Should I stay or should I go? The Counter offer.

Congratulations on finding a new job! It is a time of great excitement, especially now you have taken the plunge and handed in your letter of resignation.

However, you were not expecting your current employer to come back with a counter offer and now your initial elation has turned to turmoil. Should you stay or should you go? 

Either way see it as a positive and a confidence boost, as you and your skills are valued and in demand by two organisations.  The pressure is now on to make the right decision quickly as neither party wants to wait. 

Why are you being made a counter offer?

Counter offers have become increasingly common as employers attempt to retain strong performers that they have invested time and resource training over the years. They may also fear the consequences of the resignation, especially if the individual is heading off to a competitor. So what should you do in your situation? The truth is that only you can answer that question as everyone has different circumstances, but with some careful thought you can make the right call. 

Do you want a comfort zone or career progression? 

In all likelihood the counter offer you have been made represents an increase in your salary, which either matches or even improves upon your new opportunity. The 10% pay rise you would receive in the new role now doesn’t look as appealing as the 20% being tabled by your current, but money isn’t everything when it comes to a change in your career.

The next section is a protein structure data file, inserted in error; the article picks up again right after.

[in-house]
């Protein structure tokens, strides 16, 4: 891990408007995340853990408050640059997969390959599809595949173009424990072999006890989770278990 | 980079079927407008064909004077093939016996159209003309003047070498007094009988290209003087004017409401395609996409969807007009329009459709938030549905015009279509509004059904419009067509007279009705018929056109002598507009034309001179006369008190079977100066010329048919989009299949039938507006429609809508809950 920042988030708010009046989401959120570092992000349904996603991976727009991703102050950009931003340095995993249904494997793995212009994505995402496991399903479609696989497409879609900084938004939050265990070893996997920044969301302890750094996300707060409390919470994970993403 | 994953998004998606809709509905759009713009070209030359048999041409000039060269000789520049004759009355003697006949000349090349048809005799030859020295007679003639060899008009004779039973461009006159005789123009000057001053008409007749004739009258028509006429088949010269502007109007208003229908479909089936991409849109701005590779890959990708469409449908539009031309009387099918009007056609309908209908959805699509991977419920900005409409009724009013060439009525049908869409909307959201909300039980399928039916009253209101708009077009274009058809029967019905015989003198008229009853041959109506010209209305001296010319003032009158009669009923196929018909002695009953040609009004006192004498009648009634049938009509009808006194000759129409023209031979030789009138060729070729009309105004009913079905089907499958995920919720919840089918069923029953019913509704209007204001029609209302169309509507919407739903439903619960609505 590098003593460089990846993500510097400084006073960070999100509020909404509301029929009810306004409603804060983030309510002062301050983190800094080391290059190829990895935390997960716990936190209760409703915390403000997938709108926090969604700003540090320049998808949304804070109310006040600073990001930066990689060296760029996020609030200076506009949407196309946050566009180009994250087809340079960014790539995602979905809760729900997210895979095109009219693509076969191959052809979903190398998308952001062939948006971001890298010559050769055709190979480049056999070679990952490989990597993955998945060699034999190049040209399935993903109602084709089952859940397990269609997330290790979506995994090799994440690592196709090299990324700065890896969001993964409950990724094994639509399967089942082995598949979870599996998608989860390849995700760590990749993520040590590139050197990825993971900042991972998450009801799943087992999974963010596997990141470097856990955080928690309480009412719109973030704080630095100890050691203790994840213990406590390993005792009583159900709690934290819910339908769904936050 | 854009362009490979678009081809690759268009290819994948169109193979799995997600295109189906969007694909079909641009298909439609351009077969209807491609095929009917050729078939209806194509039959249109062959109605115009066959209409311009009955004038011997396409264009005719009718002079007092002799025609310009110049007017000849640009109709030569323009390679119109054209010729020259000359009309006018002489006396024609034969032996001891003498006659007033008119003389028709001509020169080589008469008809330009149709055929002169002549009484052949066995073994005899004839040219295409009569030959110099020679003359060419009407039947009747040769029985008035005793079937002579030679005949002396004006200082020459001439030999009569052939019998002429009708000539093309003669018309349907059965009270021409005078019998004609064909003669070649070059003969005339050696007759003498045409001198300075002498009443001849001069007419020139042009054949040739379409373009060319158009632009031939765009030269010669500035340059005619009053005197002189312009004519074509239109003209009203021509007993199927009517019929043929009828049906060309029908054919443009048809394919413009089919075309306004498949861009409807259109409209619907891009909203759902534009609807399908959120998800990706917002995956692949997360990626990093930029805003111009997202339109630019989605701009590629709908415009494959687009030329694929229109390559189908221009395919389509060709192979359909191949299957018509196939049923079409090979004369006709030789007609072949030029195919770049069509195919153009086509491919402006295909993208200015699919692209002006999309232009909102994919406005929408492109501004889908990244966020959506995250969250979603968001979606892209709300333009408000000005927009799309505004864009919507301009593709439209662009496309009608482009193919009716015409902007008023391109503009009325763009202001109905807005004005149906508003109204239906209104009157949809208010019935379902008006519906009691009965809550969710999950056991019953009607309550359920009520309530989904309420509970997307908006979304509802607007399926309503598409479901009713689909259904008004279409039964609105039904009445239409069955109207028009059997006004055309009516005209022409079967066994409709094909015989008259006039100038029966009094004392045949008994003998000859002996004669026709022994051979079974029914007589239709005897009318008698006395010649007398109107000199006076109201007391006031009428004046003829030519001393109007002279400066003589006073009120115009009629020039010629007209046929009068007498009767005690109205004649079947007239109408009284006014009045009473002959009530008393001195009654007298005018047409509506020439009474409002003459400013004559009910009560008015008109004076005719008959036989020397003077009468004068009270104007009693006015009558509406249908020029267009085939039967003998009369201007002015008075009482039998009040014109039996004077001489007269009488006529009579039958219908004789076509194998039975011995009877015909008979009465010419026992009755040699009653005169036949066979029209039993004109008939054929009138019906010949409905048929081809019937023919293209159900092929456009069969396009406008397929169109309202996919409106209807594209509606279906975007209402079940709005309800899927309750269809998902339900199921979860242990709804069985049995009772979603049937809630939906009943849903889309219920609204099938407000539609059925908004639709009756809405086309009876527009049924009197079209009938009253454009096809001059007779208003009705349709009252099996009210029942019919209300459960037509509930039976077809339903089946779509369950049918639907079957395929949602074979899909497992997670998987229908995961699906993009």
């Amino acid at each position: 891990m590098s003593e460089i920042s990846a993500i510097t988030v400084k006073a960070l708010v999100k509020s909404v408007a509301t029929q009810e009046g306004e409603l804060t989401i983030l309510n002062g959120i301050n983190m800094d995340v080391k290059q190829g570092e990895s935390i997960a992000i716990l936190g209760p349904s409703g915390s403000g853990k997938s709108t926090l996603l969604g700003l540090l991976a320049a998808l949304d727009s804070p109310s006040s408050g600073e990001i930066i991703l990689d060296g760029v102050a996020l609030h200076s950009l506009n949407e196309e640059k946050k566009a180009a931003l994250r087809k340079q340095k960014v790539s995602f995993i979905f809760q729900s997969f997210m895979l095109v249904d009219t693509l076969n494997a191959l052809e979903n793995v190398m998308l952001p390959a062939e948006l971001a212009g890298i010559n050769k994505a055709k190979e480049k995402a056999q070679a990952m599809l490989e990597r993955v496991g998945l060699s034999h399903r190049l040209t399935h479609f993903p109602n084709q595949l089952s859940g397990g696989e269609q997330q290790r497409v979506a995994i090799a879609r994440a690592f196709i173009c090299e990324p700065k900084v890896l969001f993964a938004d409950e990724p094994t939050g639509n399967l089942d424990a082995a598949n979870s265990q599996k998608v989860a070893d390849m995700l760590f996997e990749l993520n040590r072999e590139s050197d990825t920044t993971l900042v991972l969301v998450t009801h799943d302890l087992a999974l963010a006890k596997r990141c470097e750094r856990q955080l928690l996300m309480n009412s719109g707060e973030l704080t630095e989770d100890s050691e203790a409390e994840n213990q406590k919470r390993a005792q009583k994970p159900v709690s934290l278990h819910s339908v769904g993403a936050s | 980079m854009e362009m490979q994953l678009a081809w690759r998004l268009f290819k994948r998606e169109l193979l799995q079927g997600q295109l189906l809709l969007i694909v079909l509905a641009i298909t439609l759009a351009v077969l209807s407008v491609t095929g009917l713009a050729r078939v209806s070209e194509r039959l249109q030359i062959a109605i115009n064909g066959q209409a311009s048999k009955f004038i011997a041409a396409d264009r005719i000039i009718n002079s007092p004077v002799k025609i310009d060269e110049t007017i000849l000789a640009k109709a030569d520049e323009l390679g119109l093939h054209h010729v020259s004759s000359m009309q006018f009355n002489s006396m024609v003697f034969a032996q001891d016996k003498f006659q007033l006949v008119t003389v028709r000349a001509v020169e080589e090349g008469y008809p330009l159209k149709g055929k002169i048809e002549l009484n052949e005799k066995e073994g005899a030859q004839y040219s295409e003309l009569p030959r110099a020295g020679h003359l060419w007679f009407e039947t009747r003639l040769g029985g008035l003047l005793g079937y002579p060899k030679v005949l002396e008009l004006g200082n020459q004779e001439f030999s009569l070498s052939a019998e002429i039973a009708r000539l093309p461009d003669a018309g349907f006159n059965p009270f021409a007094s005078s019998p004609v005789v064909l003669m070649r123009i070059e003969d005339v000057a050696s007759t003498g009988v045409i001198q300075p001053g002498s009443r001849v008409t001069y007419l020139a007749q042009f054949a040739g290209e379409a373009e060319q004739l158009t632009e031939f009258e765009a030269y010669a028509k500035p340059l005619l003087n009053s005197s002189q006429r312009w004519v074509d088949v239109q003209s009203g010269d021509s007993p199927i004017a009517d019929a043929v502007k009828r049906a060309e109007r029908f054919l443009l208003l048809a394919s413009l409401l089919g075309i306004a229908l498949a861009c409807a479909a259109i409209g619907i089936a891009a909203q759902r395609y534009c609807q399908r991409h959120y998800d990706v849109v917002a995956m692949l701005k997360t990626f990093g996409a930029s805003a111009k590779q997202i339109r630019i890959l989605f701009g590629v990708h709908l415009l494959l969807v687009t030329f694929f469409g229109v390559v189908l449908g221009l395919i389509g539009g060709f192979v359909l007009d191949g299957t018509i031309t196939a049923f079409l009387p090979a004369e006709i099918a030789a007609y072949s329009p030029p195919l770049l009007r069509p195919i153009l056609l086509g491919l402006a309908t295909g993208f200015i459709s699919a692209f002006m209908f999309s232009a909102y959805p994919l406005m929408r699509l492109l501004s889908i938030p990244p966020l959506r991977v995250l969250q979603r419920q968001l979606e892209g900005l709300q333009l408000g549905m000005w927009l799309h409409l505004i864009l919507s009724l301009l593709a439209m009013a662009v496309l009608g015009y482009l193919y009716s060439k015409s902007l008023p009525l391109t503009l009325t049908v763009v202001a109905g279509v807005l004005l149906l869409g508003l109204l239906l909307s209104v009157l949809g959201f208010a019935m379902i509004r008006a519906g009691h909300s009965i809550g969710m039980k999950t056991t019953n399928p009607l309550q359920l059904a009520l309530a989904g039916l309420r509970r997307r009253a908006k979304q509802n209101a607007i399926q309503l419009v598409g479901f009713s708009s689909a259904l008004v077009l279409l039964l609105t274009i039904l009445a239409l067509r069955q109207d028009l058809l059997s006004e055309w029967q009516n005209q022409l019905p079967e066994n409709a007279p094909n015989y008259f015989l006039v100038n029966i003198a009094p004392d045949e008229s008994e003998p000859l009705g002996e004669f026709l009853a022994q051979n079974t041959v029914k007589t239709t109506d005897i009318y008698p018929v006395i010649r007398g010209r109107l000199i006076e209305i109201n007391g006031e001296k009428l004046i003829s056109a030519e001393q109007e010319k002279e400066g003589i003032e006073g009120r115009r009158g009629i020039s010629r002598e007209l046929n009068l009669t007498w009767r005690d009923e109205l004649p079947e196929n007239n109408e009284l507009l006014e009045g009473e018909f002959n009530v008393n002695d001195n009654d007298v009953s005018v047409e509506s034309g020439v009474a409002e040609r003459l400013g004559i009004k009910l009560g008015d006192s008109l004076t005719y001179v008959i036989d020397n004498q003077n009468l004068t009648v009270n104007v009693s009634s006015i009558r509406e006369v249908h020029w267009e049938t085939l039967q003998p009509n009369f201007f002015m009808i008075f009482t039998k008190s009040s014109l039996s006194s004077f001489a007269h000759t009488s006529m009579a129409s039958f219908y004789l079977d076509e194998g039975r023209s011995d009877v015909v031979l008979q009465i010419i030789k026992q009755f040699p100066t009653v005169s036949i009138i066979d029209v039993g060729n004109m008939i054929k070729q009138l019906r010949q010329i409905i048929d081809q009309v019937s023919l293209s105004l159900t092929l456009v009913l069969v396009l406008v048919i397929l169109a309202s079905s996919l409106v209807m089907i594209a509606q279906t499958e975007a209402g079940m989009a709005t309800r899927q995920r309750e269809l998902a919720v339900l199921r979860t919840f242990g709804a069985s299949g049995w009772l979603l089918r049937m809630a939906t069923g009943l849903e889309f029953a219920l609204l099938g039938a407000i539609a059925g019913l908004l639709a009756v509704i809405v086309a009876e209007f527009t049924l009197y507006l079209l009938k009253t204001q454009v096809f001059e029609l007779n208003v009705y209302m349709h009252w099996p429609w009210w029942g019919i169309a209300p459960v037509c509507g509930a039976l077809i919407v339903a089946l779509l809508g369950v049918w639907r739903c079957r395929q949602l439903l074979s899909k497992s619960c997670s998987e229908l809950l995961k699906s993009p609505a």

Of course a counter offer is often very tempting, after all you know the company, the job and the people and you will have none of that initial fear and trepidation that comes with being the ‘newbie’. In many respects it is the safe option but it isn’t always the right one.  Forcing yourself outside of your comfort zone is often the best way to grow as a person and a professional. 

The question to ask yourself is why do you want to leave your current job? If you love the company, the commute is short which means you spend more time with the family, it just doesn't match your financial expectations, then perhaps the decision to stay may be easier (although we urge you not just to think short-term). 

The five factors that drive a person’s decision to change job:

  1. Does the reputation, profile, ethos and culture of the new company sit well with your aspirations and expectations?
  2. Will your new remit give you the scope to broaden your experience and gain more specialist knowledge that will make you more marketable in the future?
  3. Is the new role a step up and does it give you a challenge that excites?
  4. Are your future prospects better at the new company?
  5. What are the short and long term financial prospects?

Be honest with yourself and you will make the right choice

Ask yourself each of these questions and try to be as objective as you can. This isn't about taking risks or playing safe but challenging yourself to understand what it is you really want. Talk it over with your family, friends and trusted colleagues, draw up a list of pros-and-cons. This is a big decision so you need to carefully consider whether a counter offer will in fact counter all of your reasons for deciding to move jobs.  

We wish you good luck with your choice, whichever path you choose to take.